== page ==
Power lifts

5 Tips to Achieve Excellence in the Power Lifts

Guest blog by coach Roland Jung

5 Essential Takeaways for the Achieving Excellence in the Power Lifts in Toronto

A few weeks ago I took the Achieving Excellence In The Power Lifts seminar in Toronto, Canada with Charles Poliquin, Ed Coan and Matt Wenning. While both Charles and some students have already posted great summaries about their learnings, below a few of my main take-aways.

Keep tension in your hands

In all lifts, you have to keep a lot of tension in your hands – squeeze the bar hard! More muscles fire when you squeeze, and additionally the weight “feels” lighter…, so no thumbless grip on any of the power lifts.

Exercise variety is key

Your body does not like the same type of pressure/movement over extended periods. Varying your exercises avoids overuse, tendinitis and other potential injuries. Training in the power lifts is a long range sport, so you have to stay injury free to make continuous progress.

Train like Sherlock Holmes

You have to always search for and identify what your weak spots are. It’s more fun to train your strengths, but it is always the weakest link that limits your performance…and it is also what most likely leads to an injury. Matt told us several times that “roughly 70% of our workouts should be based on our weaknesses”.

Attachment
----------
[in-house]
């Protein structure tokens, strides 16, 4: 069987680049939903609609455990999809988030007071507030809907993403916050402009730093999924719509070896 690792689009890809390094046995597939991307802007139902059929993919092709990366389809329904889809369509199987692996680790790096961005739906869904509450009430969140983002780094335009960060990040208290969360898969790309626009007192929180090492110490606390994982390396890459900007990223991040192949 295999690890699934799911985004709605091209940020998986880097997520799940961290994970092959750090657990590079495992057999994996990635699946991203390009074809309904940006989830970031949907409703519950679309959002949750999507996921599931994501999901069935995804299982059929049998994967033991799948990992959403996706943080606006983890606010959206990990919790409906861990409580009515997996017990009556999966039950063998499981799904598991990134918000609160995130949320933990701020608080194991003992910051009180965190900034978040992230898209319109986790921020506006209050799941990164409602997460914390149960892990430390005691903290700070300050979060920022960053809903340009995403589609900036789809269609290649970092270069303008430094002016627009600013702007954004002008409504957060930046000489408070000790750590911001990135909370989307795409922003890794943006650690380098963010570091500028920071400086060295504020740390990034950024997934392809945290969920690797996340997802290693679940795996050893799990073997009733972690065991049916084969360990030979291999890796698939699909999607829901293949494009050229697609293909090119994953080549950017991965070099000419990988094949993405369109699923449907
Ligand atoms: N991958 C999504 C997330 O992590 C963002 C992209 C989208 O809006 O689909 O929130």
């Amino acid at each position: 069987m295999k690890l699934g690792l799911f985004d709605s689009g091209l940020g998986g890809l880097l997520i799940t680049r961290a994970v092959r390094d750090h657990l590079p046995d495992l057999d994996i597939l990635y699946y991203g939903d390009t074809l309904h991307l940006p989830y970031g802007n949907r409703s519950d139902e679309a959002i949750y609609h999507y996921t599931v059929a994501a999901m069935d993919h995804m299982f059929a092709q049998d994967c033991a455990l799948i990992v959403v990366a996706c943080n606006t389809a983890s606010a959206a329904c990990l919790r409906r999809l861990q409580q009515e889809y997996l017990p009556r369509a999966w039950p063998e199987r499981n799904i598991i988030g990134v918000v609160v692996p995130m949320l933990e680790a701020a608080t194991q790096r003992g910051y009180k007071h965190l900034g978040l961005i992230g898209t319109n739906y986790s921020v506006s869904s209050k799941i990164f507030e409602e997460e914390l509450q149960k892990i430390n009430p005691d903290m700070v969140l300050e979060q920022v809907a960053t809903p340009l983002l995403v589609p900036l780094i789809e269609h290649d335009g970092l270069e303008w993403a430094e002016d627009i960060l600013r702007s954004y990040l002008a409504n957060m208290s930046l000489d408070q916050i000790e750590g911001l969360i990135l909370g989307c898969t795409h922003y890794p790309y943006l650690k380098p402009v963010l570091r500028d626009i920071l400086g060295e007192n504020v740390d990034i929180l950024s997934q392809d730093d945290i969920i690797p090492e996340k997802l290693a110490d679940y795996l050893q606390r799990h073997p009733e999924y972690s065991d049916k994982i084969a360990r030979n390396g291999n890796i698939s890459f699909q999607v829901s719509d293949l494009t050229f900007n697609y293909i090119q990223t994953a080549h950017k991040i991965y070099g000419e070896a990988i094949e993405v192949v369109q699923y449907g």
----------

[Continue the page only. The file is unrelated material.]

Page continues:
Training is what you can recover from

Training is not what you can do, but what you can recover from! Especially as you age, your ability to recover decreases. You can still train hard, but you have to know when to back off.

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Don’t intend a PR – do it

When you go for a personal record, don’t intend to lift – just do it. You have to break your negative thoughts – and make you believe you can do it. Have some mental picture to get you as aggressive as you can be and lift! (Matt had a very visual example of “think about a friend trapped in a burning car and you have to pull him out; that’s how aggressive you need to be”)

A final note on the trainers: The atmosphere during the three days was amazing. The coaches spotted people continuously, gave individual feedback and didn’t leave a question unanswered. The combined experience, different points of views – though aligned on principles, made for a tremendous learning opportunity. Ed Coan, for example, though being a “rockstar” in the powerlifting community, comes across as the most down-to-earth guy you can imagine. No attitude – just a guy who, with his own words “knows a couple of things about lifting weights”. Not every day, you find the humbleness in a person like him.

Looking forward to meeting him, Charles and Matt again soon! Thanks for sharing your knowledge.

Best

Roland Jung